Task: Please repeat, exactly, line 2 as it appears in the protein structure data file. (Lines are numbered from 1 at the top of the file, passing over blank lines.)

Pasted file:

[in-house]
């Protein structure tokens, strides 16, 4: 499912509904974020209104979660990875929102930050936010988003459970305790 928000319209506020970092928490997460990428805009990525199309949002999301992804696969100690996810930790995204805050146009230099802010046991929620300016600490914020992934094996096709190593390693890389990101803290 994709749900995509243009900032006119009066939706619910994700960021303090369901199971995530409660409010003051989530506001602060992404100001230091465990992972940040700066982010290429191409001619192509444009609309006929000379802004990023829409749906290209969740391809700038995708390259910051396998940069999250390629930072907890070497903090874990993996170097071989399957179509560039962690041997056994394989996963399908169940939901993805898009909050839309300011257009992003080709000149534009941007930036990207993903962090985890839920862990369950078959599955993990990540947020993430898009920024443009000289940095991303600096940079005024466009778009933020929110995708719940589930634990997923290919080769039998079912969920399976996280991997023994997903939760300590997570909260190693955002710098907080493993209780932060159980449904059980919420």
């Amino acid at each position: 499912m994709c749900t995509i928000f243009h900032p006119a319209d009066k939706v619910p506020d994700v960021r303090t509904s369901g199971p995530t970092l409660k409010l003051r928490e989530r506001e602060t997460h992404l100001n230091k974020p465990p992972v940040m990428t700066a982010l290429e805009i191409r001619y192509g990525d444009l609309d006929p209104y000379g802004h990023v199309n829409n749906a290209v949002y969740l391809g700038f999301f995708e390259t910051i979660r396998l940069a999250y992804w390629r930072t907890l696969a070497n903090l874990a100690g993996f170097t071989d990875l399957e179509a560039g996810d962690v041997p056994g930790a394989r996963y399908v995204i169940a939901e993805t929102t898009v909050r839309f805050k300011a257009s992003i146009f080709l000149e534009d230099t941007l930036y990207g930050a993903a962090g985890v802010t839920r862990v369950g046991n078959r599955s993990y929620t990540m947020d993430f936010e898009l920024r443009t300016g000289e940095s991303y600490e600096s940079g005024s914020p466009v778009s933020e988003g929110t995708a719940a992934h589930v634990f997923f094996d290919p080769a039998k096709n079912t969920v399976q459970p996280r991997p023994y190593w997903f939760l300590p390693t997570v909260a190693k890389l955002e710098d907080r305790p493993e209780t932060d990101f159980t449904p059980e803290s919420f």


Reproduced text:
């Protein structure tokens, strides 16, 4: 499912509904974020209104979660990875929102930050936010988003459970305790 928000319209506020970092928490997460990428805009990525199309949002999301992804696969100690996810930790995204805050146009230099802010046991929620300016600490914020992934094996096709190593390693890389990101803290 994709749900995509243009900032006119009066939706619910994700960021303090369901199971995530409660409010003051989530506001602060992404100001230091465990992972940040700066982010290429191409001619192509444009609309006929000379802004990023829409749906290209969740391809700038995708390259910051396998940069999250390629930072907890070497903090874990993996170097071989399957179509560039962690041997056994394989996963399908169940939901993805898009909050839309300011257009992003080709000149534009941007930036990207993903962090985890839920862990369950078959599955993990990540947020993430898009920024443009000289940095991303600096940079005024466009778009933020929110995708719940589930634990997923290919080769039998079912969920399976996280991997023994997903939760300590997570909260190693955002710098907080493993209780932060159980449904059980919420």